While teaching emissions control policies this last week to my undergraduates, I revisited my signature of the Economists’ Statement on Carbon Dividends (now signed by over 3600 economists). It’s been four years since the origin of the statement, and despite it being the most agreed-upon policy statement in the history of economics, no federal greenhouse gas emissions charge exists today.
At the time (January of 2019), the earth sat at about 1 degree Celsius above long-term average predictions, gaining at about 0.2 degrees Celsius each decade on average. That puts us above the 1.5 degree threshold set by the Paris Agreement in 2015 by around 2050. I’ll be alive for this…
As an aside: when I think about 0.2 degrees in a decade I think about turtles…
“A few degrees make a huge difference. At sand temperatures of 31.1 degrees Celsius (88 degrees Fahrenheit), only female green sea turtles hatch, while at 27.8 degrees Celsius (82 degrees Fahrenheit) and below, only males hatch.” – Buis (2019) “A degree of Concern: Why Global Temperatures Matter”
Back to the point…what initially attracted me to the economists’ statement was its simplicity; the way it seemed to cut through all of the common issues of aggressive climate policy. A carbon tax with a border adjustment and level dividend checks to all US households. Put a bow on it! It avoids all the costly, small-sided, industry-by-industry negotiations of thresholds or a la carte subsidy creation. It’s nearly immune to rent-seeking by lobbyists. In fact, an emissions charge provides the incentive for polluters to do BETTER than these thresholds, avoiding the tax altogether if possible (0 emissions). I was in love.
Then, the Inflation Reduction Act (strange name for a climate bill, but I’ve always enjoyed aligning economic and environmental incentives, so I dig it) dropped in 2022 with no emissions charge. The largest, most coherent climate strategy of all time in the US came to be and the near-entirety* of my profession was ignored! WHAT!?! I’m grateful khakis are coffee-stain colored. How are we to react to this?
My gut was to get pissed at politics. K-street won again… a lot of subsidies in this bill! But, in theory, subsidizing a perfect substitute can serve as an implicit (and equal) tax on the unsubsidized good, ceteris paribus. For example, power generation is a quarter of the GHG emissions problem (EPA). By some estimates, the carbon dividend policy’s emissions reductions would be achieved largely through the power sector (80% of emissions reduced, according to a Columbia University Center on Global Energy Policy report by Kaufman and Gordon, 2018). The Inflation Reduction climate bill provides payments to prevent nuclear decommissions, as well as tax credits for renewable energy generation. According to a blog post by Noah Kaufman just last week, this amounts to a $70/ton implicit emission charge on natural gas and $30/ton charge on coal… not perfect substitutes, but substitutes all the same.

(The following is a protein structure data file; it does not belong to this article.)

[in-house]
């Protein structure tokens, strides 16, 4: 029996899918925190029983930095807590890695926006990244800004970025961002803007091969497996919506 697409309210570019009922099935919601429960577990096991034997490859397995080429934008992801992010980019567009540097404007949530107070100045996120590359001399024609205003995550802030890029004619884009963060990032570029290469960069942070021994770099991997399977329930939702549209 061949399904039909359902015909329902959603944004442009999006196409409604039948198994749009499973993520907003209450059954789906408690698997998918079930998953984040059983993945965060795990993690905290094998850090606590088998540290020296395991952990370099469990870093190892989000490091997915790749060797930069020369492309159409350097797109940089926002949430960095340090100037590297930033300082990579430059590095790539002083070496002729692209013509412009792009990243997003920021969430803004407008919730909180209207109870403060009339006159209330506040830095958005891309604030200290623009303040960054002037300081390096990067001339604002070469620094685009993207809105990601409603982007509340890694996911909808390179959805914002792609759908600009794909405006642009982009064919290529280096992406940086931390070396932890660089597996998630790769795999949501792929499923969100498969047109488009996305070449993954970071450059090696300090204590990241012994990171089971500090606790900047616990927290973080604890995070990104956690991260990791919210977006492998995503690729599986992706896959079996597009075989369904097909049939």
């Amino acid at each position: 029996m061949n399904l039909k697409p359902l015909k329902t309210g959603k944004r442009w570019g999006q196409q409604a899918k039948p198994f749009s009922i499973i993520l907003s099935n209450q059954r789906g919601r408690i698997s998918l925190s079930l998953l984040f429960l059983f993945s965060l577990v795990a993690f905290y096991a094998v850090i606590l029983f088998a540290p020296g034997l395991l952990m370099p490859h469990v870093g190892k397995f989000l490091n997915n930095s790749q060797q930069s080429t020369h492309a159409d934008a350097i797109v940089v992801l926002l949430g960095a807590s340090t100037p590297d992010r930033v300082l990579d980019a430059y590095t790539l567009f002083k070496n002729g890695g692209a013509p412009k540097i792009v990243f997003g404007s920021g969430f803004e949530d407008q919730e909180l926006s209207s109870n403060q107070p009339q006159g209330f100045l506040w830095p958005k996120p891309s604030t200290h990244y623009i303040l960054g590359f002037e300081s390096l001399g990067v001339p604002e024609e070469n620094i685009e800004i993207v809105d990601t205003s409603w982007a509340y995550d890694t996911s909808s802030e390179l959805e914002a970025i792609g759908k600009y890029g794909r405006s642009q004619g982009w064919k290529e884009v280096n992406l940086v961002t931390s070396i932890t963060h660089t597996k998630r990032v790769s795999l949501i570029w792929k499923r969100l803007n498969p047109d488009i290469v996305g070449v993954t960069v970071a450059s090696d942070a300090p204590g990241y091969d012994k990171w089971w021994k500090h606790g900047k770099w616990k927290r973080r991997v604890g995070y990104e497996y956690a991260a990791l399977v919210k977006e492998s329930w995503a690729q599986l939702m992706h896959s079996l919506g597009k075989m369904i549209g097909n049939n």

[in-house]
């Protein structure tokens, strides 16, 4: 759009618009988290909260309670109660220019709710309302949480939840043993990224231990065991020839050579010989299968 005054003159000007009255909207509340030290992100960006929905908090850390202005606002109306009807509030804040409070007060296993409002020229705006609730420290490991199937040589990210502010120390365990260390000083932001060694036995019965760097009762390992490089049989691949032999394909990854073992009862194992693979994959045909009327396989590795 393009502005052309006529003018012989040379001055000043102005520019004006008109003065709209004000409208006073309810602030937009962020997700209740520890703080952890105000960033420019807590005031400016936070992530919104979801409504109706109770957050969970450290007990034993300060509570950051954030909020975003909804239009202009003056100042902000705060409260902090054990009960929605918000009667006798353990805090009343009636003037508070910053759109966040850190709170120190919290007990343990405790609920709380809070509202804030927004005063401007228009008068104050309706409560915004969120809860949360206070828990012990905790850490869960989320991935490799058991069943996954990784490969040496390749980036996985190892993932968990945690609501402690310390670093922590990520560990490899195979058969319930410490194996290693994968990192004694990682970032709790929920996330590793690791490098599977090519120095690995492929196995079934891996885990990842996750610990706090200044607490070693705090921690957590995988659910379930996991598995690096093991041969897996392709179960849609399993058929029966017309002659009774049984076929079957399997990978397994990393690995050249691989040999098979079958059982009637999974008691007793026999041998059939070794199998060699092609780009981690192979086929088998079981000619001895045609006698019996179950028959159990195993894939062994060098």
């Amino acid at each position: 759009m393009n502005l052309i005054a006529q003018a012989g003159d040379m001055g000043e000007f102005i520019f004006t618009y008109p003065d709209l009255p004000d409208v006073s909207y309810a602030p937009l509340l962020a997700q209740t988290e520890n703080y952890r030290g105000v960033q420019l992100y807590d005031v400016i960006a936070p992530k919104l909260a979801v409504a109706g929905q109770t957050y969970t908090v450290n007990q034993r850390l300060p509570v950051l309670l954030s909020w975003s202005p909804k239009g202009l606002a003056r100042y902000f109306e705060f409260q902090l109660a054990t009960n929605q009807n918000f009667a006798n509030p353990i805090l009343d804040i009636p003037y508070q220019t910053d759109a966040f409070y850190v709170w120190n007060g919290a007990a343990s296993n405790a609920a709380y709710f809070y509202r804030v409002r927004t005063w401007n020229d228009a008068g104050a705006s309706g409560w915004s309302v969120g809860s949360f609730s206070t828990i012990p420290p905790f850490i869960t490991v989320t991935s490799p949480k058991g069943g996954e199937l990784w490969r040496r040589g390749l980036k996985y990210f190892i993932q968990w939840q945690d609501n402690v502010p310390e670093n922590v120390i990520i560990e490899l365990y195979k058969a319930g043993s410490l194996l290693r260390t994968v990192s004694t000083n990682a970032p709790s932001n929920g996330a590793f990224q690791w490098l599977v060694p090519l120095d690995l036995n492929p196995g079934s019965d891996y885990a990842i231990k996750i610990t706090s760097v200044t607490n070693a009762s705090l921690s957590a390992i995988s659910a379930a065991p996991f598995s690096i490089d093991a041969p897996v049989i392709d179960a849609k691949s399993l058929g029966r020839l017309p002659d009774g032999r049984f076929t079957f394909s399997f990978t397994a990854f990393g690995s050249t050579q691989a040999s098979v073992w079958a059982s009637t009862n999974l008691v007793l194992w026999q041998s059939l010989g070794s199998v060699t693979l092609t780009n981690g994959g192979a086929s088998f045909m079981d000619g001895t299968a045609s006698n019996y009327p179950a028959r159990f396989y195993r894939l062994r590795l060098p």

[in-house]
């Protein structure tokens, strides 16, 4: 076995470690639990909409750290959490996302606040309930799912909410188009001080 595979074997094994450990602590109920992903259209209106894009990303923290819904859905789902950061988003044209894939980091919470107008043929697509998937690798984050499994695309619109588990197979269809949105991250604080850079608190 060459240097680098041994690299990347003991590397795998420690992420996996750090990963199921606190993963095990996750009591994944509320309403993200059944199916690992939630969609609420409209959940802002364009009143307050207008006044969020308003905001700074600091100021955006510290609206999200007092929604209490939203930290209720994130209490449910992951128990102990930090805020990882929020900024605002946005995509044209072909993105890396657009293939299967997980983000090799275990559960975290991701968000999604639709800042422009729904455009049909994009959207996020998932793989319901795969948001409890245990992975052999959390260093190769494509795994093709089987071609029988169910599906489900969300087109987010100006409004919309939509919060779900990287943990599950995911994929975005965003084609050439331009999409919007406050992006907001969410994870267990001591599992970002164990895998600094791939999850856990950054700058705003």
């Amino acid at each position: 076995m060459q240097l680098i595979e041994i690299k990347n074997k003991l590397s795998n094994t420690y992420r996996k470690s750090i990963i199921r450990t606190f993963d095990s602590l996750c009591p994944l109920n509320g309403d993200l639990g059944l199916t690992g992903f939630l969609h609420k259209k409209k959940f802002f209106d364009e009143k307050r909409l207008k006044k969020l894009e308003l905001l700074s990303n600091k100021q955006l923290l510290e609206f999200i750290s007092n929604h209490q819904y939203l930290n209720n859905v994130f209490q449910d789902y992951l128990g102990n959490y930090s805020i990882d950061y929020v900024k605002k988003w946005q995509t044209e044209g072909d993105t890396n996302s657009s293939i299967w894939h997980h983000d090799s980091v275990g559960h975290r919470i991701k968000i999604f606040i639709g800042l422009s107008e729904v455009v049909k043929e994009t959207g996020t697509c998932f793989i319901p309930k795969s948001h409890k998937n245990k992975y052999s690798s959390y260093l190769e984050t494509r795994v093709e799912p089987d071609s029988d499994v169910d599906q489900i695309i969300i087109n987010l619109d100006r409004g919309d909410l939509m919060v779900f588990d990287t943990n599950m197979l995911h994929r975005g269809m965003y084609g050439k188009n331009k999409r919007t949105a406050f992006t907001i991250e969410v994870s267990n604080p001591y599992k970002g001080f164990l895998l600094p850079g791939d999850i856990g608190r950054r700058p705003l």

So, perhaps just as the major climate bill is hidden in an inflation bill, our beloved carbon tax is dressed as a subsidy for strong carbon substitutes. If power generators (and perhaps households) do not switch to the cleaner, cheaper inputs, they are taxing themselves. And I do like Paul Krugman’s argument here as well… the carbon tax is good at incentivizing firms to find new ways to reduce emissions (using given tech), but weak in getting firms to discover new technologies to reduce. In his NYT opinion piece, he notes that the massive cost reductions for renewable energy got their big nudge from government aid. That is, of course, in the absence of a carbon tax… we don’t have a world where we observe tech advancements under a carbon tax. But, given the cross-aisle political throwdowns that happen with anything named “tax”, perhaps green energy subsidies (aka implicit dirty-energy taxes) are as good as we can do?
There’s more to pick at in the IRA. For the reasons I disliked clunky, source-by-source regulation, this bill seems to have a lot more transaction costs than a carbon tax would cause. But, I haven’t well-combed the CBOs estimates enough to see if administrative burdens are considered a cost. Additionally, I supported lump-sum revenue distribution for environmental justice concerns. While it appears the IRA’s subsidies to lower energy costs (and incentivize heat pumps and the like) target the vulnerable, there’s more to study about the distributional impacts of to the tax part of the bill… which, to be fair, is a focus of the bill… for another post.
*yes, 3600 = ALL of us